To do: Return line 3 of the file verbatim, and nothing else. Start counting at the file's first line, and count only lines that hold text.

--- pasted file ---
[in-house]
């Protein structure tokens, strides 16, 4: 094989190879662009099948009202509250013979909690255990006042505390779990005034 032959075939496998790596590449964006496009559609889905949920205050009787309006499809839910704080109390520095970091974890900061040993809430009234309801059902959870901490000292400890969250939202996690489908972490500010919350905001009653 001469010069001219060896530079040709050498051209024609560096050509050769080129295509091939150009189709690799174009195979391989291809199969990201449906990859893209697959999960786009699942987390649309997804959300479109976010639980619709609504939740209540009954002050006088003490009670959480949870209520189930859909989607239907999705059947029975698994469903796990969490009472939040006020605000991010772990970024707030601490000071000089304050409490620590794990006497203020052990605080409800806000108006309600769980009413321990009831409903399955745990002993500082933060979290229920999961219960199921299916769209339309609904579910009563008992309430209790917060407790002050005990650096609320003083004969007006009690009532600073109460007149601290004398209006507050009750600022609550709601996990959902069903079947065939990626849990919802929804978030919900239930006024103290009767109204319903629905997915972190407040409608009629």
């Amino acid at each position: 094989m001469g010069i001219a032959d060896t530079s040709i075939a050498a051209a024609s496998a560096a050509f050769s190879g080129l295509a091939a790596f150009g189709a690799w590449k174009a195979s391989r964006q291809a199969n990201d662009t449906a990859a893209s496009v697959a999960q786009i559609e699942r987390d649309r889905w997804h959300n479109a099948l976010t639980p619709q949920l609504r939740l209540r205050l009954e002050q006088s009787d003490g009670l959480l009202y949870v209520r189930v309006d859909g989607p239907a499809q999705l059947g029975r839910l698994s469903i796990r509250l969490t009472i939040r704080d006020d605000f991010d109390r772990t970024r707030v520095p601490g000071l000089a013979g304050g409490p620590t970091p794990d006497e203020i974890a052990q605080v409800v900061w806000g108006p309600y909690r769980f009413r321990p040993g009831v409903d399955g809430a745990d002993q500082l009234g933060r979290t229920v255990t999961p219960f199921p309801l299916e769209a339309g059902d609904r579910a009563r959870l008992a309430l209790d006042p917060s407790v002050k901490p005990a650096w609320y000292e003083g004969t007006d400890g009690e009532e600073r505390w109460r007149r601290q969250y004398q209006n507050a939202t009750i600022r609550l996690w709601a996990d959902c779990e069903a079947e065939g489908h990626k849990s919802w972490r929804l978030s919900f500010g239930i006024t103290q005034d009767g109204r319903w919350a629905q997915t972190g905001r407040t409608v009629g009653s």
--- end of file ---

């Amino acid at each position: 094989m001469g010069i001219a032959d060896t530079s040709i075939a050498a051209a024609s496998a560096a050509f050769s190879g080129l295509a091939a790596f150009g189709a690799w590449k174009a195979s391989r964006q291809a199969n990201d662009t449906a990859a893209s496009v697959a999960q786009i559609e699942r987390d649309r889905w997804h959300n479109a099948l976010t639980p619709q949920l609504r939740l209540r205050l009954e002050q006088s009787d003490g009670l959480l009202y949870v209520r189930v309006d859909g989607p239907a499809q999705l059947g029975r839910l698994s469903i796990r509250l969490t009472i939040r704080d006020d605000f991010d109390r772990t970024r707030v520095p601490g000071l000089a013979g304050g409490p620590t970091p794990d006497e203020i974890a052990q605080v409800v900061w806000g108006p309600y909690r769980f009413r321990p040993g009831v409903d399955g809430a745990d002993q500082l009234g933060r979290t229920v255990t999961p219960f199921p309801l299916e769209a339309g059902d609904r579910a009563r959870l008992a309430l209790d006042p917060s407790v002050k901490p005990a650096w609320y000292e003083g004969t007006d400890g009690e009532e600073r505390w109460r007149r601290q969250y004398q209006n507050a939202t009750i600022r609550l996690w709601a996990d959902c779990e069903a079947e065939g489908h990626k849990s919802w972490r929804l978030s919900f500010g239930i006024t103290q005034d009767g109204r319903w919350a629905q997915t972190g905001r407040t409608v009629g009653s």